Was Brexit an act of self-protection?

The Brexit vote should be understood as ‘a form of social self-protection’ according to leading economist Ann Pettifor. Writing in the journal Globalizations, Pettifor has derided ‘the predatory nature of market fundamentalism’ in which self-regulating markets are left to govern themselves beyond the control of democratic regulations. Voting for Brexit, Pettifor argues, was a rejection of the ‘religion’ of the ‘dominant liberal finance narrative’ by the people that market fundamentalism has left behind.

On 23 June 2016, 17 million British voters determined that Britain should leave the European Union. In doing so, they flagrantly ignored the advice of dozens of leading economists and major financial institutions. Pettifor argues that this mistrust in economic expertise has its roots in the experience of the Great Financial Crash of 2007. The financial crisis was a ‘self-inflicted wound’ on the economy, whose consequent deflationary policies ‘imposed substantial costs on the real, productive economy where millions expect to be employed, whilst both enriching and protecting the rentier sector from oversight, penalties, and punishment.’ The financial collapse took a terrible toll on the productive economy whilst title-holders of money were strengthened.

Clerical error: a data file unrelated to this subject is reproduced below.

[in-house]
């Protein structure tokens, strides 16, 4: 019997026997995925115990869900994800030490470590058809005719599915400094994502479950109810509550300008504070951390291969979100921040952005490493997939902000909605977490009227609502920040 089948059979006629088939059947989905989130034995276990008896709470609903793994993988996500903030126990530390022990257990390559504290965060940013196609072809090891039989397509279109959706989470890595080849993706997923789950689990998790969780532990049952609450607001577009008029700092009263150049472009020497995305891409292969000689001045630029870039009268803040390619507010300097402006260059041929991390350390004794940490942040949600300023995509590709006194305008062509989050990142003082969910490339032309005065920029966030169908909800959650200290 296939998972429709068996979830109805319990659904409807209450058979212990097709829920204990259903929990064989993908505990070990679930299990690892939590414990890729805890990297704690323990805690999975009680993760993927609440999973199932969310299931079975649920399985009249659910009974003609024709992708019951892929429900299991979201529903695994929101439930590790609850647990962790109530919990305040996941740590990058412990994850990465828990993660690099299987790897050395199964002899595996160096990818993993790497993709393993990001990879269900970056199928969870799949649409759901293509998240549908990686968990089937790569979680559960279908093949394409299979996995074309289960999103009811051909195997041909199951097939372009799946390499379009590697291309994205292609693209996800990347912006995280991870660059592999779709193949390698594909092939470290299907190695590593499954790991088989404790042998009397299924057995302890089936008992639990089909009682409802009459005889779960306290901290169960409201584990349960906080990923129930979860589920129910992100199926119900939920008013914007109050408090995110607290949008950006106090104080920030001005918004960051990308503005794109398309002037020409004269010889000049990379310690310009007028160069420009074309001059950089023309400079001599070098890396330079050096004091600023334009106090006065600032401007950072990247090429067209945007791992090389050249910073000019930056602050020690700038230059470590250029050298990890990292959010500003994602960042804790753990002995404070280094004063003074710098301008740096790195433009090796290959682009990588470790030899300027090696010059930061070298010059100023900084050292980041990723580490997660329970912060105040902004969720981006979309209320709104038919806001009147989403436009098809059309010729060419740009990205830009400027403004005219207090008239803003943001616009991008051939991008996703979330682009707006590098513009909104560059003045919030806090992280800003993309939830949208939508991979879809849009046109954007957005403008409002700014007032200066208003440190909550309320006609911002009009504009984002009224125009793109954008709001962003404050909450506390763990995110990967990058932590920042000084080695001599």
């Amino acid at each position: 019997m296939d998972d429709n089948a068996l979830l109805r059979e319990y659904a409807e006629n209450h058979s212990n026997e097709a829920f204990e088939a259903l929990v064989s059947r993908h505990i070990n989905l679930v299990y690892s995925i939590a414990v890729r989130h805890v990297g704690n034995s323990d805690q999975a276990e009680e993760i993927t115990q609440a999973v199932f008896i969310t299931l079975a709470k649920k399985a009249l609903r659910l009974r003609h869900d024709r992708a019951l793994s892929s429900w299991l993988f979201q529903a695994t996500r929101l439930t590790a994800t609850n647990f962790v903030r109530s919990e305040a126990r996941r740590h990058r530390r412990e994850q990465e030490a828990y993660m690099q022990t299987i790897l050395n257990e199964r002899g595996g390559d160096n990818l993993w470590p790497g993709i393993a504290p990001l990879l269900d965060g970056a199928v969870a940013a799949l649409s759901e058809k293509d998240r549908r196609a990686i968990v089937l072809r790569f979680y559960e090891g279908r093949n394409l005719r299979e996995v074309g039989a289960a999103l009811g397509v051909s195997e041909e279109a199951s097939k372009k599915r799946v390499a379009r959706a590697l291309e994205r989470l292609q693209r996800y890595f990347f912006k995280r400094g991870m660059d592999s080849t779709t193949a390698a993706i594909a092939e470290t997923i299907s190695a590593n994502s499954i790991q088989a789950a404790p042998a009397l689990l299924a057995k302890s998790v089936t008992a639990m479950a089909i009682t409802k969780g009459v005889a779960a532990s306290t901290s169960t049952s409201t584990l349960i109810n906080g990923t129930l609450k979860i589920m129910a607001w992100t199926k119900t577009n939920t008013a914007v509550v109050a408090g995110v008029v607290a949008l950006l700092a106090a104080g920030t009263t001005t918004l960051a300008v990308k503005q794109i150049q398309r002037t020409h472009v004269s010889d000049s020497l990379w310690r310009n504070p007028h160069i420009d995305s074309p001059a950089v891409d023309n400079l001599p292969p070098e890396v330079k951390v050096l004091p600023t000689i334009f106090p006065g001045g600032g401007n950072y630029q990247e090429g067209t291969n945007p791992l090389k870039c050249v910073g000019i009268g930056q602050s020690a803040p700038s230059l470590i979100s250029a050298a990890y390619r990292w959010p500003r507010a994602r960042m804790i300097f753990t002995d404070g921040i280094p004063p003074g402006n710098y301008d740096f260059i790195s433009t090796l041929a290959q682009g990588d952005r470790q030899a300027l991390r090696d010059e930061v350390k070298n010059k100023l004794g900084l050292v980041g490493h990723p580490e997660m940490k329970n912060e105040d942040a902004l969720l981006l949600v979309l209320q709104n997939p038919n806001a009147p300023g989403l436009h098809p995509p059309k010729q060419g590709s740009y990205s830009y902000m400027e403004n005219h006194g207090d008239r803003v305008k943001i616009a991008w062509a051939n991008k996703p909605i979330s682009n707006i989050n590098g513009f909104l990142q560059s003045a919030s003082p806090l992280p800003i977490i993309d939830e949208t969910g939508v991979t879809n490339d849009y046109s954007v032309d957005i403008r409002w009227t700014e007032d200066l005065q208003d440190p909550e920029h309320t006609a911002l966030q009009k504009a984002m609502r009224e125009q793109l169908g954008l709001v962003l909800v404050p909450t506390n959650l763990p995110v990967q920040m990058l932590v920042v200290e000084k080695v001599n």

The economic policies and theories that led to the crash – which pursued increasingly globalized, autonomous, self-regulating markets in finance, trade, and labour – were precisely what British voters wanted to reject. Resentment towards stringently liberal economic policies goes back to regulatory changes made in the 1970s by the Treasury and the Bank of England. These changes ‘served the interests of financial markets at the expense of UK industry. Re-regulating the British economy in favour of finance and enriching the 1% while shrinking labour’s share of income resulted in rising inequality and lit a still smouldering fuse of popular resentment. Resentment made most explicit in the Brexit vote.’

Brexiteers blamed economists and their misguided ideologies for current problems affecting large swathes of the UK population. Repressed wages, diminished public services, rising housing costs and shortages, and insecure employment have all come about as an indirect consequence of the policies pushed by ‘the mainstream economic profession.’ 40 years of such policies have led to soaring debts and financial crises. Brexit voters are right to recognize that these dogmatic policies have been ‘deleterious to their economic interests.’

But whilst Pettifor believes that people should be critical of the prevailing economic doctrine, rejecting it through Brexit was not the right decision. ‘I fear Brexit’s consequences in energizing the Far Right both in Britain but also across both Europe and the US. I fear the break-up of the UK, and the political dominance of a small tribe of conservative “Little Englanders”. They will diminish this country’s great social, economic, and political achievements.’

Ann Pettifor is a director of the think-tank Policy Research in Macroeconomics (PRIME) and is a member of Jeremy Corbyn’s Labour Economic Advisory Committee.